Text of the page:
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The Right’s Impeachment Trap: How Pundits Blame Obama for GOP Extremism

Somebody broke politics, but it wasn’t Barack Obama.

Every once in a while, those of us who were slow to board the magical Barack Obama 2008 Hope and Change Express get to say “We told you so,” and then go back to work. This is one of those times. Forgive me.

As Ezra Klein insists  Obama has achieved success only by “breaking American politics,” and Ron Fournier tells us “the fundamental reason he became president was he was promising there’s no red state, there’s no blue state, I’m going to bring the country together,” people who resisted candidate Obama’s wispy, post-partisan rhetoric back then shake our heads and feel a little bit vindicated.

Personally, I have to say: I hate being vindicated (on this, anyway). It would feel so much better to have been wrong.

Somebody broke politics, but it wasn’t Barack Obama — and yet he gave his enemies plenty of evidence to frame him.

Even President Obama has to regret some of his 2008 rhetoric, which partly blamed the Clintons for the right’s vengeful crusade against them, as pundits use it to claim that he not only broke politics, but that he will actually deserve the blame if Republicans impeach him for doing his job. Journalists still blame Democratic presidents for the unhinged behavior of Republicans.

Exhibit A is an allegedly “balanced” Wednesday Fox News panel where the nominal non-right-wingers – journalists Fournier and A.B. Stoddard – joined conservative Charles Krauthammer in suggesting Obama could be responsible for his own impeachment, if he goes ahead with an executive order deferring deportation action on the parents of children who already enjoy deferred status. (Krauthammer called the move “impeachment bait”  in Thursday’s Washington Post column.)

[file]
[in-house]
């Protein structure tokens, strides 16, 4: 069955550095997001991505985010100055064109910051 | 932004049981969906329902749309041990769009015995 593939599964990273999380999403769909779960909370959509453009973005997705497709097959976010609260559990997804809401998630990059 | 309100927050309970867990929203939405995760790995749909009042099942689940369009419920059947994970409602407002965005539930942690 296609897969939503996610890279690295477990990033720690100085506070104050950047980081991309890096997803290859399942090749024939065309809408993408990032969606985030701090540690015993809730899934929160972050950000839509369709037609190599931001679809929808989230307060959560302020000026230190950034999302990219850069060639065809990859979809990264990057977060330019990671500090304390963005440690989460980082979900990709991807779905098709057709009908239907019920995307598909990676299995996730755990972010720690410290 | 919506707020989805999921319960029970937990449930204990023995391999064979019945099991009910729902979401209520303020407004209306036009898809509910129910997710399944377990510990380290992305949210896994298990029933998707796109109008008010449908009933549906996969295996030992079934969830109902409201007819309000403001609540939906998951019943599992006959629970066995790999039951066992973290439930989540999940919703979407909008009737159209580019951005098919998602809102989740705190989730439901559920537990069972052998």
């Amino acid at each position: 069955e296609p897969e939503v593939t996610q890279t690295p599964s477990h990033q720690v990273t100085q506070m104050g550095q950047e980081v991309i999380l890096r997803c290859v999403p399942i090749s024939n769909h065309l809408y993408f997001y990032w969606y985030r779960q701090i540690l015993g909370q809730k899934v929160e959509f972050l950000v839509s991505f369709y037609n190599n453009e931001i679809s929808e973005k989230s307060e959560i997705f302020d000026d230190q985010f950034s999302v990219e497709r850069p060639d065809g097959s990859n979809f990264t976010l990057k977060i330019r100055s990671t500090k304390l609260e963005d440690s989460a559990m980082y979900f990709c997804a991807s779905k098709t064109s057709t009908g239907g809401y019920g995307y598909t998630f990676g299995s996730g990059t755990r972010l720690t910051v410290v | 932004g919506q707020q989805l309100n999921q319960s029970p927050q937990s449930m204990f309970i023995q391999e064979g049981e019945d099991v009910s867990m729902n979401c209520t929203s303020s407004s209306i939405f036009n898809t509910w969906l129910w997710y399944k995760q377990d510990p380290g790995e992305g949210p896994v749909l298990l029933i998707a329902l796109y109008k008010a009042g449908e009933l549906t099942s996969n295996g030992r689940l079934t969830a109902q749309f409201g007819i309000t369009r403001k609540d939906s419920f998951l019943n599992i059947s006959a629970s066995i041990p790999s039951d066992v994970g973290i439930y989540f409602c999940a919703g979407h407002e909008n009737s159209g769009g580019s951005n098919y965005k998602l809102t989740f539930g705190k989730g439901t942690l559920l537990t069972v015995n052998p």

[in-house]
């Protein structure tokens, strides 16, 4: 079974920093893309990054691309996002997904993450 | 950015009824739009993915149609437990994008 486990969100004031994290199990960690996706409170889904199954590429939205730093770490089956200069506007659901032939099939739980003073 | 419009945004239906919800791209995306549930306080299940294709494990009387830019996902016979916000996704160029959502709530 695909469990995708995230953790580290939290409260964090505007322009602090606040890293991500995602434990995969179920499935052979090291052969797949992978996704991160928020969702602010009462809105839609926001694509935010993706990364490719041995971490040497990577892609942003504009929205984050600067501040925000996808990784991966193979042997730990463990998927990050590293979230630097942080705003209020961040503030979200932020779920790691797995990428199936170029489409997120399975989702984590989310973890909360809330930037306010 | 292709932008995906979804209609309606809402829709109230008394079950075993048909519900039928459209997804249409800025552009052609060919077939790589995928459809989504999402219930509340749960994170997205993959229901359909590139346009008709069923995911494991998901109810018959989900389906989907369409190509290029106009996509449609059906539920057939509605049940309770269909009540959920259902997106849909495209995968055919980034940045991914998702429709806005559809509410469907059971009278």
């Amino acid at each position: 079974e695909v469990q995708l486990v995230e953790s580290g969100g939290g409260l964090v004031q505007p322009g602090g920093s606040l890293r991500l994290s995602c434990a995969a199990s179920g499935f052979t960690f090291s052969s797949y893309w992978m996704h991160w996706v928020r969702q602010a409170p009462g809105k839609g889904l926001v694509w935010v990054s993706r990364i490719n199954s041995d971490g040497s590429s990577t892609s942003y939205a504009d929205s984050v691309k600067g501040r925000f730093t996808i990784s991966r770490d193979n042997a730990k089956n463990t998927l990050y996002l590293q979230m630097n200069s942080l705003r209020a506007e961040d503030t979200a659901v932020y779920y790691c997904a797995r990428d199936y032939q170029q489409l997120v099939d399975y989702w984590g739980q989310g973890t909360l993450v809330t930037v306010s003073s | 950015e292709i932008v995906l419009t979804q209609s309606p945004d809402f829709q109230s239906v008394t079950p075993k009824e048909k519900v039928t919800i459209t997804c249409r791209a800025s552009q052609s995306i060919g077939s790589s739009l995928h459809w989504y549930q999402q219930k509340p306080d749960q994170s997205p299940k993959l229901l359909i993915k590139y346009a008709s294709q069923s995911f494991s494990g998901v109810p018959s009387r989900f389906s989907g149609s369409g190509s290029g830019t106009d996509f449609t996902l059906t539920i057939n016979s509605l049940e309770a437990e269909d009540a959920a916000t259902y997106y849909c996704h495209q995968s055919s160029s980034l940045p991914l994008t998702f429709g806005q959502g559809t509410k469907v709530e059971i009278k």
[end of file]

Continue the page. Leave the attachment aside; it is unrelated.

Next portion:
But the reaction of Stoddard and Fournier is worth breaking down in detail. (Thanks,  Daily Caller, for capturing it.)

“If President Obama goes too far on this — whether it’s within his legal right or not — the outrage will be so incredible on the Republican side, it will probably bring more Democratic losses this fall,” the Hill’s Stoddard began. “Because I don’t know that Latinos are going to turn out this fall as a result of this issue. But it also could become a constitutional crisis.”

So it’s a bad move, “whether it’s within his legal right or not,” because a) it might not work politically; and b) “it could also become a constitutional crisis.”

Fournier quickly agreed.

Let’s assume for a second that legally he can do this — just stipulate that, just for a second. Should he do it?  Even if you agree, like I do, that we really need to do something about these 12 million people who are in the shadows, even if you agree that it is legal, I still think there is an argument to be made that he should not do it.

OK, let’s stop there. The president shouldn’t do something to ease the immigration crisis, “even if you agree that it is legal.” Why is that? Fournier has a quick answer:

“Because the fundamental reason he became president was he was promising ‘there’s no red state, there’s no blue state, I’m going to bring the country together.’ He’s been a polarizing president.”

I’m not sure what qualifies Fournier to pronounce “the fundamental reason” Obama was elected, either in 2008 or 2012. Some people may have indeed admired his post-partisan rhetoric. But speaking as a two-time Obama voter, many of us wanted to see healthcare reform and less income inequality. Many members of the Obama coalition, who make less than $50,000, wanted economic relief from the Bush recession and the 30-year downward economic spiral that began under Ronald Reagan. Many of the Latinos who voted for Obama very much wanted immigration reform.